Visualizing Excitement of Individuals and Groups

Kostiantyn Kucher
Linnaeus University, Växjo, Sweden

Daniel Cernea
AGT International, Darmstadt, Germany

Andreas Kerren
Linnaeus University, Växjo, Sweden

Ladda ner artikelhttp://dx.doi.org/10.3384/ecp10303

Ingår i: Proceedings of EmoVis 2016, ACM IUI 2016 Workshop on Emotion and Visualization, Sonoma, CA, USA, March 10, 2016

Linköping Electronic Conference Proceedings 103:3, s. 15-22

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Publicerad: 2016-03-01

ISBN: 978-91-7685-817-2

ISSN: 1650-3686 (tryckt), 1650-3740 (online)


Excitement or arousal is one of the main emotional dimensions that affects our lives on a daily basis. We win a tennis match, watch a great movie, get into an argument with a colleague—all of these are instances when most of us experience excitement, yet we do not pay much attention to it. Today, there are few systems that capture our excitement levels and even fewer that actually promote awareness of our most exciting moments. In this paper, we propose a visualization concept for representing individual and group-level excitement for emotional self-awareness and group-level awareness. The data used for the visualization is obtained from smart wristbands worn by each of the users. The visualization uses animated glyphs to generate a real-time representation for each individual’s excitement levels. We introduce two types of encodings for these glyphs: one focusing on capturing both the current excitement and the excitement history, as well as another focusing only on real-time values and previous peaks. The excitement levels are computed based on measurements of the user’s galvanic skin response and accelerometer data from the wristbands, allowing for a classification of the excitement levels into experienced (excitement without physical manifestation) and manifested excitement. A dynamic clustering of the individual glyphs supports the scalability of our visualization, while at the same time offering an overview of the group-level excitement and its distribution. The results of a preliminary evaluation suggest that the visualization allows users to intuitively and accurately perceive both individual and group-level excitement.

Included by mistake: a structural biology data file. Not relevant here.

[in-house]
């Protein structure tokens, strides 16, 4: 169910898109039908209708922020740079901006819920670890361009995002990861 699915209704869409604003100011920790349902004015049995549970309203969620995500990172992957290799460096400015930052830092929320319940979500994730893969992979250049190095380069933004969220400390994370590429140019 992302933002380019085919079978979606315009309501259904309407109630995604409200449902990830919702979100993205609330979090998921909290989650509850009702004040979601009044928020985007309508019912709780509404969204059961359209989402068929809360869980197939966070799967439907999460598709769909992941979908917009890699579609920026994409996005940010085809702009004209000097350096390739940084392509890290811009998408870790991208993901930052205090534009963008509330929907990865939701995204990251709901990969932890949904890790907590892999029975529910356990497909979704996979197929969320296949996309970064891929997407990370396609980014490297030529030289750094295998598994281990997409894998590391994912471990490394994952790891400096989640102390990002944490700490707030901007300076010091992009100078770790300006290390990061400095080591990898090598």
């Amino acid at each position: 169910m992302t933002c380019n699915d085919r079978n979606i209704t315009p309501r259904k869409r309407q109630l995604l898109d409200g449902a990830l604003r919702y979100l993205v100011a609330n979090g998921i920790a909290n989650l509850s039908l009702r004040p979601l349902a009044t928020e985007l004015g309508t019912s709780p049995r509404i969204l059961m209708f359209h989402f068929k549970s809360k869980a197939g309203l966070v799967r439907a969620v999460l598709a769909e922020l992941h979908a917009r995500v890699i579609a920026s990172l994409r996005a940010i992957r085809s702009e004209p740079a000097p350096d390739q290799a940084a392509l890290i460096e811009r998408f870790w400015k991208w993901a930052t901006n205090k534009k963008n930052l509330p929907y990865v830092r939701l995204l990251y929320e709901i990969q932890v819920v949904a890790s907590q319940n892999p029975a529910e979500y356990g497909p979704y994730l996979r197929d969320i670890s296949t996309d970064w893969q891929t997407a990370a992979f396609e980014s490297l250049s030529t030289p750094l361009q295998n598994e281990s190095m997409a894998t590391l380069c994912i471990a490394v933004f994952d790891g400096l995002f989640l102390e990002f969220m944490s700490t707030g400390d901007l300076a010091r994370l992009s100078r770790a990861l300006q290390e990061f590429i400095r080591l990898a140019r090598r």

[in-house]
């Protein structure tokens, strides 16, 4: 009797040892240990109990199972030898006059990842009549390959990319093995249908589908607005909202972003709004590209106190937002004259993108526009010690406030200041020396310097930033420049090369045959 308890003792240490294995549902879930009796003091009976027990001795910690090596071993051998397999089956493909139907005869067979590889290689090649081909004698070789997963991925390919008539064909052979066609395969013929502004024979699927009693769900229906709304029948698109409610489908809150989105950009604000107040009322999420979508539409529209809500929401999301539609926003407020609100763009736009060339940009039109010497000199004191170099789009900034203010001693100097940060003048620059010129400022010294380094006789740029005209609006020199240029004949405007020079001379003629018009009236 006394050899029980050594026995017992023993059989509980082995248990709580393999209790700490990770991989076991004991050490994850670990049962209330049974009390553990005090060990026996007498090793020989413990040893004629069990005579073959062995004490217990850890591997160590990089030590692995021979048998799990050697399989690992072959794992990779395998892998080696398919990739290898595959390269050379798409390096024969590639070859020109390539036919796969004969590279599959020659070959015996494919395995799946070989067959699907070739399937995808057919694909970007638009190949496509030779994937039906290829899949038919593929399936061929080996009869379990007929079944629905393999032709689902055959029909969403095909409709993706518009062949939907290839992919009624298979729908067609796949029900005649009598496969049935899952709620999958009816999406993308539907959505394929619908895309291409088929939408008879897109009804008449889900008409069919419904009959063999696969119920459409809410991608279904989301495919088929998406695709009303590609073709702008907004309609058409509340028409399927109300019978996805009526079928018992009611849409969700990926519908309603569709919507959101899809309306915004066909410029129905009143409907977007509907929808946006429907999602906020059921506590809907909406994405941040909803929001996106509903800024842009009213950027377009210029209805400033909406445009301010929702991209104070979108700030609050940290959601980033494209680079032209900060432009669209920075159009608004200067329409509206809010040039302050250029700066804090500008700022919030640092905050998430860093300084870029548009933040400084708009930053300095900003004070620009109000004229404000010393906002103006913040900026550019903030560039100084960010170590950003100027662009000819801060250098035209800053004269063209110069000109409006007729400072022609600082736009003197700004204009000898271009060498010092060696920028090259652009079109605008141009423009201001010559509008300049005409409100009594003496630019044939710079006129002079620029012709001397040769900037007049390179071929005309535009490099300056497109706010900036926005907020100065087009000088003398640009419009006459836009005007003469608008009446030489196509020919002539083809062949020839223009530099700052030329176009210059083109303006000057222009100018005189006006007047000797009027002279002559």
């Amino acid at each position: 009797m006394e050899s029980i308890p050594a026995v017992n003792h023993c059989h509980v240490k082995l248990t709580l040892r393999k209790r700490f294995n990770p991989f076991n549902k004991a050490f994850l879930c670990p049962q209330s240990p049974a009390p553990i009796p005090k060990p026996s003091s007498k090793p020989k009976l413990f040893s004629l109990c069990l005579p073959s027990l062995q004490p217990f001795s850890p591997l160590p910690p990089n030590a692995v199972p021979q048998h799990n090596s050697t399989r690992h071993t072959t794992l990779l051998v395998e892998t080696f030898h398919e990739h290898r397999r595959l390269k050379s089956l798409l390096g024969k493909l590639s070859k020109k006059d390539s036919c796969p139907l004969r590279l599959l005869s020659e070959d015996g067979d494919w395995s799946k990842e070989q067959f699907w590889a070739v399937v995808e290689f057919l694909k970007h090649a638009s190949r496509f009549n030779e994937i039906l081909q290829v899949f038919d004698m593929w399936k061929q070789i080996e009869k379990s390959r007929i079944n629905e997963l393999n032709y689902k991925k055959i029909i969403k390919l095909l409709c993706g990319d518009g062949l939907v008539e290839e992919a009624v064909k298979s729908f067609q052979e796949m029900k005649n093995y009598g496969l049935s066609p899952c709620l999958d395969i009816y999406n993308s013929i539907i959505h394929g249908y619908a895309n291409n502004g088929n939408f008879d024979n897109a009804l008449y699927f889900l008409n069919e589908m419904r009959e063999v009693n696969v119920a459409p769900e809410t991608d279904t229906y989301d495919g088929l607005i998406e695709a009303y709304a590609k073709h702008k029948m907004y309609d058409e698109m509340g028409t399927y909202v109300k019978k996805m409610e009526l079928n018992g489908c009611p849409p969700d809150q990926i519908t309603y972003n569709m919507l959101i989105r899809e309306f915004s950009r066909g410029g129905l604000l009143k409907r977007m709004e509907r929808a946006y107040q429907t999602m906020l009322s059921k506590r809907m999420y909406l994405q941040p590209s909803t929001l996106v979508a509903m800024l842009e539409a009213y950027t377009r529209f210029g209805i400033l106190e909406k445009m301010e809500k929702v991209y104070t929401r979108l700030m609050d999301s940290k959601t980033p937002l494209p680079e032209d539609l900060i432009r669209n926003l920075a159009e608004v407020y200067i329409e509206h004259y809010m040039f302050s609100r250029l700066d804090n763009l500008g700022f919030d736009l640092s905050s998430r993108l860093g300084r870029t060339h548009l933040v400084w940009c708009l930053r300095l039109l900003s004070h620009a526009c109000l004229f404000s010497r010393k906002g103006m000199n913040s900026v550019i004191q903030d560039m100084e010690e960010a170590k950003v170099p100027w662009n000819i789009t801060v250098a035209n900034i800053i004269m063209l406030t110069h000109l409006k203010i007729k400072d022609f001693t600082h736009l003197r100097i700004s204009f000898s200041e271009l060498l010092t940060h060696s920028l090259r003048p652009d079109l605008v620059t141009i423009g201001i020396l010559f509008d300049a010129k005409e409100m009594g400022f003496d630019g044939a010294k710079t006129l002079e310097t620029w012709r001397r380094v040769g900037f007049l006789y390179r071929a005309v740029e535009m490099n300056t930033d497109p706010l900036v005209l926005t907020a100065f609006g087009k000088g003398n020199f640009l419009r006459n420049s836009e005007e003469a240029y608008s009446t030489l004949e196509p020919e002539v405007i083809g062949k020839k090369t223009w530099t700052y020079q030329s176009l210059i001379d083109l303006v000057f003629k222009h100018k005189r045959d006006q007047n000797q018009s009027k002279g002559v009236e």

Excitement visualization; emotion visualization; group excitement; personal visualization; galvanic skin response.


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